In the course of my work as a naval historian and author I visit many museums and archives. Most are large and commercial, a little impersonal perhaps but full of interesting information. But occasionally I fall upon a collection which recommends itself because of its quirkiness or character; these are usually more fun to research in!
The town of Cobh (pronounced Cove) in Ireland is perhaps best remembered now as the last port of call for the Titanic before she was lost. But in World War One, then named Queenstown and under British rule and jurisdiction, the town was home to one of the largest naval commands of the war. The Coast of Ireland Command comprised Royal Navy ships and sailors together with US Navy vessels and thousands of American seamen and airmen, all serving under a British Admiral, Lewis Bayly.
When I decided to write the history of this command in the war, which turned into my book Bayly’s War, I naturally had to visit Cobh. The town is well blessed with museums relating to the great Irish diaspora and to the Titanic. But high above the harbour, housed in a nineteenth century ex-Presbyterian Church, is found the Cobh Museum, housing an eclectic range of local exhibits including many relating the Queenstown based Coast of Ireland Command.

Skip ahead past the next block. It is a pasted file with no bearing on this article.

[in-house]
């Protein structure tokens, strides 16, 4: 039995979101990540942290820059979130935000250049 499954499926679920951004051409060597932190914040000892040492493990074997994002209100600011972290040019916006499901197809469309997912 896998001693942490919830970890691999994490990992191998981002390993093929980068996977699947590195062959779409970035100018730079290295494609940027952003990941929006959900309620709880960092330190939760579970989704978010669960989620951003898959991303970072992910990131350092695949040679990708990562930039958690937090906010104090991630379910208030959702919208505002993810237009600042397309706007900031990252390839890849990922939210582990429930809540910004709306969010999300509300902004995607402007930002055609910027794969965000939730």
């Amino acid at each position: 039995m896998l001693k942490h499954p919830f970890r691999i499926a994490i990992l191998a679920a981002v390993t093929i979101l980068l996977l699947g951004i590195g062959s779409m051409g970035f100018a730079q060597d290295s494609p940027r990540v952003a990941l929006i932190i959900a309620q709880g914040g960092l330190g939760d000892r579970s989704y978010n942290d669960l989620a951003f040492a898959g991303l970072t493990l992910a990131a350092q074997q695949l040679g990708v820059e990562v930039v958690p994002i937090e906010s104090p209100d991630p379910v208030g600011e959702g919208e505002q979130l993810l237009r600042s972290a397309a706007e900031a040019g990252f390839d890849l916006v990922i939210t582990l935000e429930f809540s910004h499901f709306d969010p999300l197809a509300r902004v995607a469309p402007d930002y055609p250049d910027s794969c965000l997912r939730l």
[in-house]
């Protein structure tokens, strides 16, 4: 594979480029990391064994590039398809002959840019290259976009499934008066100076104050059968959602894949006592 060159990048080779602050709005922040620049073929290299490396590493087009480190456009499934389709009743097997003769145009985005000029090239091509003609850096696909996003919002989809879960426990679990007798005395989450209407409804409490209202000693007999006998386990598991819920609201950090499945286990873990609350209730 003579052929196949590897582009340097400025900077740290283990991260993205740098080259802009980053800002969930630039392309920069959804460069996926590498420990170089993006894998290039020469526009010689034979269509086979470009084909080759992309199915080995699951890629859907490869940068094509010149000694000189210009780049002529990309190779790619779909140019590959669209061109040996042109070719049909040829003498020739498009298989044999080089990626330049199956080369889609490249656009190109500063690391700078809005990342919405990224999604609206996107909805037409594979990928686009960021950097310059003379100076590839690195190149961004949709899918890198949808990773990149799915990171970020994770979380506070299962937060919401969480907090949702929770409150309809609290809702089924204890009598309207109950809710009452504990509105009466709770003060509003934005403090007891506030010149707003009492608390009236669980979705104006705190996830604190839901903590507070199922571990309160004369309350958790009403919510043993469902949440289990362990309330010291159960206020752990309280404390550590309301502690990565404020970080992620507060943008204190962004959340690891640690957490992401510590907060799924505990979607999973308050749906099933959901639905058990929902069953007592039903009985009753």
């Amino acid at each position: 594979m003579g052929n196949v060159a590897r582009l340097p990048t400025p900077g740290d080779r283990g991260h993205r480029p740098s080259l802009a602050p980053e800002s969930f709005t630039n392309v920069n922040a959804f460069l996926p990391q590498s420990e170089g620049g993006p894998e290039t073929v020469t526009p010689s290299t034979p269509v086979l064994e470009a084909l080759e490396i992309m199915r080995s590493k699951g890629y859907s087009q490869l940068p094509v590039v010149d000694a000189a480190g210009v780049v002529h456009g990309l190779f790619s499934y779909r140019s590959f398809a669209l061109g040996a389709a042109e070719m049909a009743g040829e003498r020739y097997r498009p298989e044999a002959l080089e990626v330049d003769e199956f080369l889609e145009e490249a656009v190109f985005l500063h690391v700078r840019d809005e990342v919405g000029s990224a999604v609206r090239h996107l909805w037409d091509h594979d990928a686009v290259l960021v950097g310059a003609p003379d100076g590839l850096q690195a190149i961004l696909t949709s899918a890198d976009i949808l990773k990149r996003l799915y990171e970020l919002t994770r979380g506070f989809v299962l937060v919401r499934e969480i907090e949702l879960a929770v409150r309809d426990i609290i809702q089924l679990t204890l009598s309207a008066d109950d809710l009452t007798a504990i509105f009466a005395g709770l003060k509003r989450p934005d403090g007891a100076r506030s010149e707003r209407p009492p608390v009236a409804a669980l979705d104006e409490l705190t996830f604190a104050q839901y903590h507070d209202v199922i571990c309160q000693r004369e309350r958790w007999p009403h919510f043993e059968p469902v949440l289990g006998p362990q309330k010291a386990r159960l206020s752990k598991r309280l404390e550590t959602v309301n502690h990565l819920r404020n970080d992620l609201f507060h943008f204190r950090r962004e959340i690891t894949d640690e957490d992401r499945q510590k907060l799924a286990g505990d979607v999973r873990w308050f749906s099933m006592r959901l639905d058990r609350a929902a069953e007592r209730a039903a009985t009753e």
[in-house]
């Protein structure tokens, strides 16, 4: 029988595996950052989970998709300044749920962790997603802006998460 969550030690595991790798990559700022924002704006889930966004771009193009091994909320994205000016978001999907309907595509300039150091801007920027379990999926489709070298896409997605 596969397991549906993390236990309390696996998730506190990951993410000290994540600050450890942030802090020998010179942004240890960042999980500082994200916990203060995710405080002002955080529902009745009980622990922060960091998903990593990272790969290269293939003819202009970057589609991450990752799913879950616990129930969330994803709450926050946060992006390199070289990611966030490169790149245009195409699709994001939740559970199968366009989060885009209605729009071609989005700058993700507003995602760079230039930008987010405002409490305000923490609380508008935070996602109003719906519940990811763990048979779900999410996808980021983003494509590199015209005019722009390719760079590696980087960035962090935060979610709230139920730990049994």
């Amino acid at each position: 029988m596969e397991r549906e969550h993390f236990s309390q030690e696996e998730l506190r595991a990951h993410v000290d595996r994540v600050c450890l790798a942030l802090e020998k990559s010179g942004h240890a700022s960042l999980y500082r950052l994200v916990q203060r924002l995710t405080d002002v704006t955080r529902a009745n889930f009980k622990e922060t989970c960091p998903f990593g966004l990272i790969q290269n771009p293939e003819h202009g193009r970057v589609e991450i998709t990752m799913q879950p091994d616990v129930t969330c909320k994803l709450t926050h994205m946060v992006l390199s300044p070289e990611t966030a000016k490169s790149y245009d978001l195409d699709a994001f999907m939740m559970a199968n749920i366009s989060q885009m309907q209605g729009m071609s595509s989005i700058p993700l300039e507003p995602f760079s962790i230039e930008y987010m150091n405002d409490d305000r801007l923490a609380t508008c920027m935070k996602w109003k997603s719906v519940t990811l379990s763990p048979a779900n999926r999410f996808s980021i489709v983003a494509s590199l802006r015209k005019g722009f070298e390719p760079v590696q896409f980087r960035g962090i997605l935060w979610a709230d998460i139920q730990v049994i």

Unlike its commercial sisters on the waterfront, this museum is entirely run by volunteers. Here Sean, Yvonne, Valerie and others help hundreds of visitors understand the world of Queenstown/Cobh better.
For my research I was given a free run of the museum, a huge pile of yet to be catalogued papers - and unearthed some gems for the book. I felt at home in the company of people who really cared about history and the place in which they lived. It was fun.
So I say without hesitation - go to Cobh, breathe in the Atlantic air and visit Cobh Museum.
Open: Monday-Saturday: 11am - 1pm & 2pm - 5.30pm
Sunday: 2.30pm - 5.30pm
Admission: 4 Euros
* * *
Steve R Dunn is a naval historian and author, see: www.steverdunn.com